Reprinted with Permission from Lifeway FactsandTrends.net
Extracted from an article written by Laura Petherbridge
The year 2020 has been exceptionally difficult for all of us. The holiday season can be an excruciating time of year for those experiencing a loss. In addition to the pandemic and the death of a loved one, long term solitude, a divorce, illness, family trauma, job loss, or moving to a new location can cause serious depression.
Take a moment during this season of “good cheer” and consider people in your congregation or small group who may be in the wake of a loss of any type, or who have been alone these past months during the pandemic. Give them a call and let them know you are thinking of them. It may even be you wading through a period of grief.
Here are a few suggestions for navigating what can be a difficult time for many:
The ambush of emotions can attack at any time, therefore the wisest response is to prepare beforehand. Pinpoint a time you believe may be particularly difficult such as Christmas morning, or Thanksgiving meal. Then determine a plan beforehand.
Have the phone number of your counselor, church, close friend or a hotline already programmed into your phone. Plan to call someone if negative thoughts become intense. Seek out a support group that specializes in your loss; many of them have events targeted to ease the pain during the holidays.
Accept your reality
The difficulty of this time of year may be a reminder of your loss. Remember that it’s a season and it will pass. Don’t feel guilty if your goal for the holidays this year is to “get through it.”
Don’t hibernate. Insecure feelings may tempt you to isolate, but force yourself to go out even if it’s only for a short walk. We were made for community.
Lower your expectations
Movies and songs often paint a very unrealistic picture of the holidays. Most people don’t have a Norman Rockwell family—and that’s OK.
Don’t medicate with the wrong things
A common tendency is to seek to dull the pain with drugs or alcohol. Numbing emotional distress with chemicals often creates more depression and anxiety. Plus you may do something you’ll regret.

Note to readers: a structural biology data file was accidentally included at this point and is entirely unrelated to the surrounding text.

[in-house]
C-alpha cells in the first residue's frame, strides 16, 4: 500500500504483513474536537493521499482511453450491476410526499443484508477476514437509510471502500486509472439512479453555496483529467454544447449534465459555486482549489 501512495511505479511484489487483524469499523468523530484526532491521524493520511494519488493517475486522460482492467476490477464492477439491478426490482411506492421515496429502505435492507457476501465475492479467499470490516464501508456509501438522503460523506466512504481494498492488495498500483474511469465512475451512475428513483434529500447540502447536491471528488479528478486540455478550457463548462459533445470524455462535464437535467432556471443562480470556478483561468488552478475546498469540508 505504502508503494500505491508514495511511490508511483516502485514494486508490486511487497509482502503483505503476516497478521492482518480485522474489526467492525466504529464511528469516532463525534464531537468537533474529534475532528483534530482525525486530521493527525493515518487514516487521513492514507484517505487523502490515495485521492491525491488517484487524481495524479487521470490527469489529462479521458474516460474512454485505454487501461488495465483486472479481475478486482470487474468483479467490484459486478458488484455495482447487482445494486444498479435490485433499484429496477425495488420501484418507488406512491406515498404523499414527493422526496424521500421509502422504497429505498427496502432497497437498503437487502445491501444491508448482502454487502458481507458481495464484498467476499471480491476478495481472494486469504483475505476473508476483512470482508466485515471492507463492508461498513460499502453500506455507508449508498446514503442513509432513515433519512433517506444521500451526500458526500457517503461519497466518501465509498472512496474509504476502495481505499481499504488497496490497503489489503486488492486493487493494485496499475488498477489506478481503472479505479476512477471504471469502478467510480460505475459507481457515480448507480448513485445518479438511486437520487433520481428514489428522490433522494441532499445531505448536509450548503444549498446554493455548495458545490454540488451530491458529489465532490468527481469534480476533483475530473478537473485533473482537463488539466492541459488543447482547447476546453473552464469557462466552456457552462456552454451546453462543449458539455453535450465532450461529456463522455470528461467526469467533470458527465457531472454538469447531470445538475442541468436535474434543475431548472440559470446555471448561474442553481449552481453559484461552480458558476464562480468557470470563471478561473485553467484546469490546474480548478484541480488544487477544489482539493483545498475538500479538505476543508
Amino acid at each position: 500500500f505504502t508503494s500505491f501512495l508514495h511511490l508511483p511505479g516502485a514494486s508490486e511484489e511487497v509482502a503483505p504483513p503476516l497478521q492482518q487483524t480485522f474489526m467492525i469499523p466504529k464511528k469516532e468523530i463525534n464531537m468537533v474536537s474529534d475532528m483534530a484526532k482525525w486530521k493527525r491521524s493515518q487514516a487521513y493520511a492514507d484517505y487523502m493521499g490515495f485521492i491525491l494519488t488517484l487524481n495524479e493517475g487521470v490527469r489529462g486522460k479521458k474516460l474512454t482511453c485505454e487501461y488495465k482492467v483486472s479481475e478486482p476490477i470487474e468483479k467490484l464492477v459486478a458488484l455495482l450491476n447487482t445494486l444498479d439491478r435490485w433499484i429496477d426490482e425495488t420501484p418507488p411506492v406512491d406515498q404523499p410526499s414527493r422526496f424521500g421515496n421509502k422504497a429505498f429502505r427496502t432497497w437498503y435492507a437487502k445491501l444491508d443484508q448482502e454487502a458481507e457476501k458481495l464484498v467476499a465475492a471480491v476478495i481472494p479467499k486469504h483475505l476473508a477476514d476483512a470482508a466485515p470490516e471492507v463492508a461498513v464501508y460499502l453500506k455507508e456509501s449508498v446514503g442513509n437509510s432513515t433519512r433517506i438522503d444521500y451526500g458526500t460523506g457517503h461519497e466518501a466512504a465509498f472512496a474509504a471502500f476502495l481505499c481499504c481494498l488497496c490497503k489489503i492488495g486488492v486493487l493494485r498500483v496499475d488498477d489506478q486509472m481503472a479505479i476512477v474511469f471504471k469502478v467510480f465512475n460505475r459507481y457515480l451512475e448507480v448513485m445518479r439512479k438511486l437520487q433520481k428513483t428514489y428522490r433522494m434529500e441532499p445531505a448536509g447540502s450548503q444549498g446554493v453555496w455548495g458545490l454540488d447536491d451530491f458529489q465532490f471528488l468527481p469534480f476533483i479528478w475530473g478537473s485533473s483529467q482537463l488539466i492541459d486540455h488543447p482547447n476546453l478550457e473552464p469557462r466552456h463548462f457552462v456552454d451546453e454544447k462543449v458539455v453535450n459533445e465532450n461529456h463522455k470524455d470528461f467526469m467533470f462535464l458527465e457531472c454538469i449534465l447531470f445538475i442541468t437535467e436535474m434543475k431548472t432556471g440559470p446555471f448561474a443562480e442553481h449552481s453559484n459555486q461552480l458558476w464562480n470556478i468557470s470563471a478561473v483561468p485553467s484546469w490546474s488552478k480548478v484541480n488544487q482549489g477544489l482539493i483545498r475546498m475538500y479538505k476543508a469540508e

Give yourself permission to pass on painful traditions
If old ornaments or trimmings cause too much pain don’t hang them this year. Put them aside for another time. Avoid fragrances, music, or locations that may trigger sadness.
Take care of your physical well-being. Healthy foods will give you strength; fattening foods and sugar can make you sluggish or even worsen depression. Exercise produces natural stress reducers.
Shop online, but watch for over-spending as it may be a negative coping mechanism with disastrous results.
If weather permits, get outside
Get some sunshine. Winter can take its toll on our emotions due to a loss of sun we experience. Try taking a walk.
Precisely explain to your family and friends what you are capable of doing this year, and what you aren’t. Don’t let others guilt you into taking on more than you can handle.
Empathize with others
People who have never suffered loss may not understand your pain during the holidays. In particular if your loss isn’t obvious such as the death of a loved one, you may need to explain why you are struggling.
Make a plan for your holiday this year. Go hiking, call a friend, play an instrument, try your hand at painting, have some craft projects or a puzzle ready. Find someone else who may be struggling this year and make plans.
LAURA PETHERBRIDGE is an international author and speaker who serves couples and single adults with topics on relationships, stepfamilies, divorce prevention, and divorce recovery. She can be found at TheSmartStepmom.com.